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Van Heteren, Anneke H. and Figueirido, Borja (2019): Diet reconstruction in cave bears from craniodental morphology: past evidences, new results and future directions. In: Historical Biology, Vol. 31, No. 4: pp. 500-509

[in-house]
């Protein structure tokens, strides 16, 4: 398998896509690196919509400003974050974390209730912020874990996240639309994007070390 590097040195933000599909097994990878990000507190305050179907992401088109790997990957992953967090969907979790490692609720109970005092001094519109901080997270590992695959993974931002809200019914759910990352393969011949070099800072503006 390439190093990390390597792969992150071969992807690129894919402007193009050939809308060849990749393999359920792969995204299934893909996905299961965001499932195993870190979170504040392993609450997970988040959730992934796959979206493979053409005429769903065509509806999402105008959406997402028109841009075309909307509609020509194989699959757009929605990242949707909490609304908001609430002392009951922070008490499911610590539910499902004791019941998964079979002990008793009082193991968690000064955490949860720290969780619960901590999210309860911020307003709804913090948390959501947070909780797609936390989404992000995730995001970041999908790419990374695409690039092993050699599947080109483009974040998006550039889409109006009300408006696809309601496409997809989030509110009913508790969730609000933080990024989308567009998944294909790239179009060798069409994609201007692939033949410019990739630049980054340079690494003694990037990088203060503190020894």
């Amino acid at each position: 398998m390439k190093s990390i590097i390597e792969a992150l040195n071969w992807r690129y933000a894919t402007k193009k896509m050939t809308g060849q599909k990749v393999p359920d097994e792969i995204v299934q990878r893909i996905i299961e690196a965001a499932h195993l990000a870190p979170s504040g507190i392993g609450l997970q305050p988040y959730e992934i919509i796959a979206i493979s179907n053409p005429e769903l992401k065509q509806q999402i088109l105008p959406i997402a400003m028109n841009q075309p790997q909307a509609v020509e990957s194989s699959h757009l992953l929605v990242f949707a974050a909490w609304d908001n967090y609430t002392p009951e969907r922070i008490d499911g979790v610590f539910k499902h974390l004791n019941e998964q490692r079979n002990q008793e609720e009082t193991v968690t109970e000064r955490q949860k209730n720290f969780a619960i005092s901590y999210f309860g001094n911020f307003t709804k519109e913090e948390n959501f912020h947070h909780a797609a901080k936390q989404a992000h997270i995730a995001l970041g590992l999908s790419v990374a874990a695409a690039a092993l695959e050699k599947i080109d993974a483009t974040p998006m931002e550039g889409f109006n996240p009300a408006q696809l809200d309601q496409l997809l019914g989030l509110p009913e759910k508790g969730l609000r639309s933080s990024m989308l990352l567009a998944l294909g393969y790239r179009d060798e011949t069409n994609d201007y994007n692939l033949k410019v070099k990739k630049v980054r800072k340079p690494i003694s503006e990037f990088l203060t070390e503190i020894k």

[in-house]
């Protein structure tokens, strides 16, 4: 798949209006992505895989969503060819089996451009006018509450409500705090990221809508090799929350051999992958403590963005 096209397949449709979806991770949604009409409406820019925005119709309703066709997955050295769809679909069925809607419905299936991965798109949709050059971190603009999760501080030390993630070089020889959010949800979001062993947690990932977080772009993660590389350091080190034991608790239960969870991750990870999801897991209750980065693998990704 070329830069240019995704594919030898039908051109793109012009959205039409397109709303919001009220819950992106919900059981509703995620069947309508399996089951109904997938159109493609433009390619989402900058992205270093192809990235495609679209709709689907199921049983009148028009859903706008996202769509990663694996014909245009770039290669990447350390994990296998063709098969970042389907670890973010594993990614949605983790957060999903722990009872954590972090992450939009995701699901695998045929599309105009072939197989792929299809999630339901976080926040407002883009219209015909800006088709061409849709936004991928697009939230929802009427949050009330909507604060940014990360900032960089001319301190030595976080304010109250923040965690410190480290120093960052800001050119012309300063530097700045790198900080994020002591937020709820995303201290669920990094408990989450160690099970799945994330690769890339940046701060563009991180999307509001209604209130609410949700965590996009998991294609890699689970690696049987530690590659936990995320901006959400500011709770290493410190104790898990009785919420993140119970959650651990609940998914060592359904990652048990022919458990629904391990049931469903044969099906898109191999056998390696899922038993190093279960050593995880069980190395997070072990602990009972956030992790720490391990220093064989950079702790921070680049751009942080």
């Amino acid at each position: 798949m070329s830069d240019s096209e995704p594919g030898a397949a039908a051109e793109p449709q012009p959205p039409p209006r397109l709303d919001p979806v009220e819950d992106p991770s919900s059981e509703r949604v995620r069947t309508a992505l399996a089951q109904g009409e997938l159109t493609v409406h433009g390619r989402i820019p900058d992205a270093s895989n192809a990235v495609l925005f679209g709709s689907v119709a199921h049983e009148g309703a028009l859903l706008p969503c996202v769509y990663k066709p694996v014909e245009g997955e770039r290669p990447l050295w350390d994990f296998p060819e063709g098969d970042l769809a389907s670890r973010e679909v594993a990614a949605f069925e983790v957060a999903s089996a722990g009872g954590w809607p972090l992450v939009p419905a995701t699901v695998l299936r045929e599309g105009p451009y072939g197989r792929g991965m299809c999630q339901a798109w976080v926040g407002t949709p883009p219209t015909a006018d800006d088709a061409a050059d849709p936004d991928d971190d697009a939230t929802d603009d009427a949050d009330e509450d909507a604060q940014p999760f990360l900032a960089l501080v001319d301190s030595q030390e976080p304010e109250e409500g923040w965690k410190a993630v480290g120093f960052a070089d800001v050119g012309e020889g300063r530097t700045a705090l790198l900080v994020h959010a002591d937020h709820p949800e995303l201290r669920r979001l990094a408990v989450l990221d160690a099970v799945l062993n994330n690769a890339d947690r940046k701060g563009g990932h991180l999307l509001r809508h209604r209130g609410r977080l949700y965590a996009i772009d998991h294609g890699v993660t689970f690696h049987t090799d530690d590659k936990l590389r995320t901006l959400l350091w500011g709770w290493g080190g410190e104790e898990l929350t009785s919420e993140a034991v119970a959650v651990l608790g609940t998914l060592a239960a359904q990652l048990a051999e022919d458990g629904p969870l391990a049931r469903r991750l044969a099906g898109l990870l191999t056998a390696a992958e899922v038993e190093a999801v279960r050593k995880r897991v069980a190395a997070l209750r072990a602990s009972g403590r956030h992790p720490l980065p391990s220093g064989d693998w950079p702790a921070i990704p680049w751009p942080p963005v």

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The diet of the cave bear (Ursus spelaeus) is a controversial topic, as different paleobiological approaches (e.g. dental wear, isotopic biochemistry, skull morphometrics) result in different dietary inferences for the cave bear, ranging from carnivory to pure herbivory. Here, we review the main results obtained from these approaches, with special emphasis on those obtained from the morphometric analyses of the cave bear craniodental skeleton. Then, we compute a between-group Principal Components Analysis from a set of 3D-landmarks digitized on 103 mandibles of living bears and extinct cave bears and using a phylomorphospace approach. Moreover, we also reconstructed the evolutionary trajectory of the cave bear mandible from the hypothetical shape of its inferred ancestor. Our results indicate that the mandible of the cave bear possess specific traits indicative of a highly-herbivorous diet or, at least, more herbivorous than their closest living relative, the brown bear (Ursus arctos). Moreover, we also propose new directions for future research to obtain more detailed inferences on the potential food resources consumed by the cave bear being crucial to understand the 'life and death' of this vanished animal.

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